Most would agree that Cranes are spectacular birds, well worth having roaming around the countryside. With a combination of human tinkering (a small handful of these birds have a captive origin) and a westward expanding European population, Cranes now seem to be finally getting a grip in the UK with around 15 breeding pairs this year, rearing 6 youngsters. Now splitting into several sub-groups in the UK, the total number of birds is close to 60.

Despite their size, Cranes can be remarkably elusive when nesting. They appear somewhat unfussy in choice of nesting location given a few basic parameters – the nest is usually in shallow water and some peace and quiet is near the top of their list (ie a large wetland habitat). But perhaps it is the quality of the chick-rearing habitat that is more important. Predation by Foxes has proved to be a key constraint in the UK. For the first few weeks of life, the chicks forage close to the nest. However, as they then start to roam wider, they become more vulnerable and many chicks succumb before they reach the end of the 10 week fledging period.

Monday, 6 September 2010

Roll over Rainham

This may look like a building site to you but to me this is a wide creek around 1m deep, stretching away from the sea wall, and then sub-dividing into narrower ditches and foot-drains (lower picture). Winter rainfall will fill and flood the site, draining down in summer to reveal muddy pools and edges. Specially designed scrapes will pull birds towards the viewing positions. This is the start of the next mega wetland site in Essex. This site will be special! Work started this week on Bowers Marsh to create a complex of wet grassland, scrapes and saline lagoons. Roll over Rainham.

Across the way, Vange Marsh scrape continues to pull in the birds. A shot below from last weekend shows Spoonbill, Red-necked Phalarope and Saltmarsh Goosefoot (don't believe everything you read in British Wildlife) - got them all? A quick sift through the mud and water today revealed one reason for the site’s success – food. Abundant chironomid larvae in the mud (bottom picture) and corixids (Lesser Water Boatman) in the slightly brackish water. Even West Canvey is getting in the act with a Temminck's Stint.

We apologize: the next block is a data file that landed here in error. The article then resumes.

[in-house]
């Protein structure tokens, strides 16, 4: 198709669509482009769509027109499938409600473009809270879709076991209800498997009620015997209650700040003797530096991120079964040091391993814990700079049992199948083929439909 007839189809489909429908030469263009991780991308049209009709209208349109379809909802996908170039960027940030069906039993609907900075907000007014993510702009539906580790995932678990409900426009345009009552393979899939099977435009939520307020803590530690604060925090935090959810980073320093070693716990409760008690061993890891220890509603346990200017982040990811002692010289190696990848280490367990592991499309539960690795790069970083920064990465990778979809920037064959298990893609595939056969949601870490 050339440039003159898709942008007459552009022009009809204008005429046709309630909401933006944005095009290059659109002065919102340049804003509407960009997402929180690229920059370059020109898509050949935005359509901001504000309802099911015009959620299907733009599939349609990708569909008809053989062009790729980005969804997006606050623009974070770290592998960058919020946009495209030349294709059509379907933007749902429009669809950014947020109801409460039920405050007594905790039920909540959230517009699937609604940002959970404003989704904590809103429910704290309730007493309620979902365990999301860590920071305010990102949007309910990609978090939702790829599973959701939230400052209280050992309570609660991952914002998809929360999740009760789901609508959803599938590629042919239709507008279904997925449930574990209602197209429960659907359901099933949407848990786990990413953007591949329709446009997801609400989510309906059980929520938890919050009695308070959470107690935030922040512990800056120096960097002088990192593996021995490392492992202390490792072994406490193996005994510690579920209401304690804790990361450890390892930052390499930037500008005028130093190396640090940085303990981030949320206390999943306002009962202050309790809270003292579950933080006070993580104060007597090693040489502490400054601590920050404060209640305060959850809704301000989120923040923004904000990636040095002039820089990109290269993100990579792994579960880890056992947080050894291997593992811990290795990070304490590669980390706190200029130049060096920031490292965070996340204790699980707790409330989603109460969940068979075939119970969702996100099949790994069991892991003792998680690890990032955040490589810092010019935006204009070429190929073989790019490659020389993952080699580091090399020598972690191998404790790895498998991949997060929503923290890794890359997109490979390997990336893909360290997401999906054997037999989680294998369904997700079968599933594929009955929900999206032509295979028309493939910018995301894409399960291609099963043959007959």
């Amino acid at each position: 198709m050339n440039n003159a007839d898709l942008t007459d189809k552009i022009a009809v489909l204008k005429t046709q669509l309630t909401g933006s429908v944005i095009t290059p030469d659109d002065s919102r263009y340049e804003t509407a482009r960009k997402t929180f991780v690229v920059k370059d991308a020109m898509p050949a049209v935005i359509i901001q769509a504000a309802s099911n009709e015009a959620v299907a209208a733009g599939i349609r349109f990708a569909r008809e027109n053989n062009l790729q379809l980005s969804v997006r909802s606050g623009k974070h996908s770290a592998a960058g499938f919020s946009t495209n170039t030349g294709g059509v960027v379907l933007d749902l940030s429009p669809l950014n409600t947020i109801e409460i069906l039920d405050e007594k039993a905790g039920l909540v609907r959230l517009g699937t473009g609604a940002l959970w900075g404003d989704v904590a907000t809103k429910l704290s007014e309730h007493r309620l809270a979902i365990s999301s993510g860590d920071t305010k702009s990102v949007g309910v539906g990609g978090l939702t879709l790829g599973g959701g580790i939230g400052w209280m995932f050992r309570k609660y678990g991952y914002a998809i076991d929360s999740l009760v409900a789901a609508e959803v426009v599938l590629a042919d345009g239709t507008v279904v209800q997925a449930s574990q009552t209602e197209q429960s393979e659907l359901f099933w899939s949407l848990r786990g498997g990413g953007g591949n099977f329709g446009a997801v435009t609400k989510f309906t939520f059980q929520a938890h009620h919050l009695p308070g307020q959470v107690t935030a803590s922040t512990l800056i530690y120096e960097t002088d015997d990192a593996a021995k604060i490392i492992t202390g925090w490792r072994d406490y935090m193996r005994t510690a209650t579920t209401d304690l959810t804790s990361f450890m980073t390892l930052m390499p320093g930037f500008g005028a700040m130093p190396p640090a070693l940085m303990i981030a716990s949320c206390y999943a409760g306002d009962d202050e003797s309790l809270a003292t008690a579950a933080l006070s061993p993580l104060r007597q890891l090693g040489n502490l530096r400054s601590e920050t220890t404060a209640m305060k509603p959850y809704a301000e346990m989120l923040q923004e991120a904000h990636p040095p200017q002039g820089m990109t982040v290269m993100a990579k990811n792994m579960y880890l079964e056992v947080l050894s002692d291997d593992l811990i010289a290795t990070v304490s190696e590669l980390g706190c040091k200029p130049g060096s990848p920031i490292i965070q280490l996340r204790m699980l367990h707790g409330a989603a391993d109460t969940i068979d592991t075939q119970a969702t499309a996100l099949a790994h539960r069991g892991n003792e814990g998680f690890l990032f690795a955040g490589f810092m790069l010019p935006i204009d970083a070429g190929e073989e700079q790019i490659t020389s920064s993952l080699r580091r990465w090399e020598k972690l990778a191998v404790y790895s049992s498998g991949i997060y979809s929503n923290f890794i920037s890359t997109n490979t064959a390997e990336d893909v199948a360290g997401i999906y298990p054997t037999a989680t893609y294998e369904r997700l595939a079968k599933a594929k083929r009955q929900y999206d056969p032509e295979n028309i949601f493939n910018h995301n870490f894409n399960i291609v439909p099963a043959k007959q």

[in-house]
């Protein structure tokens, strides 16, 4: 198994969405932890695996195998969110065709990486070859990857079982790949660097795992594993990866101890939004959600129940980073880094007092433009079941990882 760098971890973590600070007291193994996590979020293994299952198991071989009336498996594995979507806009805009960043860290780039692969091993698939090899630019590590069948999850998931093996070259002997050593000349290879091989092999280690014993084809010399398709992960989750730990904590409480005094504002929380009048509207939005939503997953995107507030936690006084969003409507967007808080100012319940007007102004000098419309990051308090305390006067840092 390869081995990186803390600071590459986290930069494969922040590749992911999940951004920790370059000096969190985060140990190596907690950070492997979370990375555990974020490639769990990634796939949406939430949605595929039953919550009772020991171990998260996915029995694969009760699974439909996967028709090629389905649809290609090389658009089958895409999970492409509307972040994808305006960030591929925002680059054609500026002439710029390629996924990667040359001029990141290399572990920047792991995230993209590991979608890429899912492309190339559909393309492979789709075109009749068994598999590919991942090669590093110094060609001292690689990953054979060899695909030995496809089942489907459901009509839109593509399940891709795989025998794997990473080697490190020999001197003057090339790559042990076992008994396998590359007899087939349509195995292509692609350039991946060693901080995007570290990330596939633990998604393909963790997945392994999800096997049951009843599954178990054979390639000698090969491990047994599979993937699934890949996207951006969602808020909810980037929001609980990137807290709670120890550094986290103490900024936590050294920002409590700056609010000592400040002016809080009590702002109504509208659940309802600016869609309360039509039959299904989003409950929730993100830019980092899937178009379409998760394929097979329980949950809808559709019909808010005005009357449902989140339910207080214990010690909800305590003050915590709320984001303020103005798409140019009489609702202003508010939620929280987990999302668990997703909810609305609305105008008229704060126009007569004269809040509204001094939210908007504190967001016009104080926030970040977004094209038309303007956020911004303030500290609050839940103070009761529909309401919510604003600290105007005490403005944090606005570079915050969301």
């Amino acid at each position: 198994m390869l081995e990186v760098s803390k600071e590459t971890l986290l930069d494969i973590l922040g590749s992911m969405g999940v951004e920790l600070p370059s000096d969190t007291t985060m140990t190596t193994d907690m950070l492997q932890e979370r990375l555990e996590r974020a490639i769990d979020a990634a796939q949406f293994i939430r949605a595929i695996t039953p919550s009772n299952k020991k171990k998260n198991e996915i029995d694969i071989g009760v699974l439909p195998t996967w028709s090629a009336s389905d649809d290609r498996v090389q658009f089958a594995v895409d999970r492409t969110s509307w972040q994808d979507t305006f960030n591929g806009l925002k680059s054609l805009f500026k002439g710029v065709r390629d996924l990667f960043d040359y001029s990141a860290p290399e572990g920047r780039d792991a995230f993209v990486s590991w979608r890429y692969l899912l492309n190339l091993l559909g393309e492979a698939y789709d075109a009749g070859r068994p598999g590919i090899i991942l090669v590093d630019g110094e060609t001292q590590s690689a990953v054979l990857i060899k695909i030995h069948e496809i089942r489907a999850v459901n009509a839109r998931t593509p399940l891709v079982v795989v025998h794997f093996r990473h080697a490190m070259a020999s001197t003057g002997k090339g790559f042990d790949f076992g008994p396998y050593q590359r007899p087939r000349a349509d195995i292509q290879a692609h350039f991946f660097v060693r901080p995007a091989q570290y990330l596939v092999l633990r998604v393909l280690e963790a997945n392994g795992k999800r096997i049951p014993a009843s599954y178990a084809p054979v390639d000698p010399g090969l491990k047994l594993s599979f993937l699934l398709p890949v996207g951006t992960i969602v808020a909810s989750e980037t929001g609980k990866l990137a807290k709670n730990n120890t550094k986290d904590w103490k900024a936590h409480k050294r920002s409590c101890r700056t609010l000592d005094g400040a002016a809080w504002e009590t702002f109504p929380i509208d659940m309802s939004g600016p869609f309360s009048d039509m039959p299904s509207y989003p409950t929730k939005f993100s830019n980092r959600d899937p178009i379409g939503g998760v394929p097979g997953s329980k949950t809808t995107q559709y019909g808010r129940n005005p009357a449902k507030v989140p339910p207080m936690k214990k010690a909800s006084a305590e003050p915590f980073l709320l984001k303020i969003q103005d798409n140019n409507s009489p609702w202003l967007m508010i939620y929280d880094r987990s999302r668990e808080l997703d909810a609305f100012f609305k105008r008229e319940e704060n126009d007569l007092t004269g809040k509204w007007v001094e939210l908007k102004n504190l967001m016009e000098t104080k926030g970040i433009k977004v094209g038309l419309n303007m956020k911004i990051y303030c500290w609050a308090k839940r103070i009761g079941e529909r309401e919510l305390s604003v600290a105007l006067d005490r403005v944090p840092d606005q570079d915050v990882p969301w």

Thursday, 2 September 2010

Starlet steals the show

View across Havergate (with 14 Spoonbill), Avocets arriving at high tide, Starlet Sea Anemone - a rare specialist of coastal lagoons.

Equipped with sifting trays, nets and a supply of red wine, I had Havergate Island to myself for two days. The aim was to undertake a survey of the saline lagoon fauna but with a light easterly blowing, I was hoping for more.

Famous as 'Avocet island', recent years have seen a dramatic change in bird populations on the island. From zero a few years back, the island now supports 1200 pairs of LBBG and 600 pairs of Herring Gull. The increase in gulls has resulted in a corresponding decrease in breeding Avocets, Ringed Plovers and terns, due to predation. The gulls have moved to Havergate from Orfordness, where they have been decimated by Fox predation. However recent years have also seen an increase in Spoonbills, with counts here or at the adjacent Orfordness being the UKs highest, 14 were still present during the visit.

The lagoons at Havergate are also important for their specialist invertebrates. The sampling revealed a high biomass within most lagoons; ragworms, the amphipod Corophium, Lagoon Cockles and abundant Palaemonetes shrimps, but perhaps the most important saline lagoon specialist is the Starlet Sea Anemone. However, with a body only 2-3mm long, this is not the most obvious beast.

Avocets still favour Havergate for feeding, 620 were present, along with 250+ Redshank and 50+ Black-tailed Godwits. Other bird highlights included 50 Common, 26 Sandwich, 1 Arctic and 1 Black Tern, Peregrine, Hobby, 3 Pintail, 15 Greenshank, 2 Spotshank, 10 Knot, 60 Golden Plover and 28 Bar-tailed Godwit. Passerine migrants were represented by a Reed Warbler, a few Wheatears and a Rock Pipit. Could have been better, but the sunset was worth it.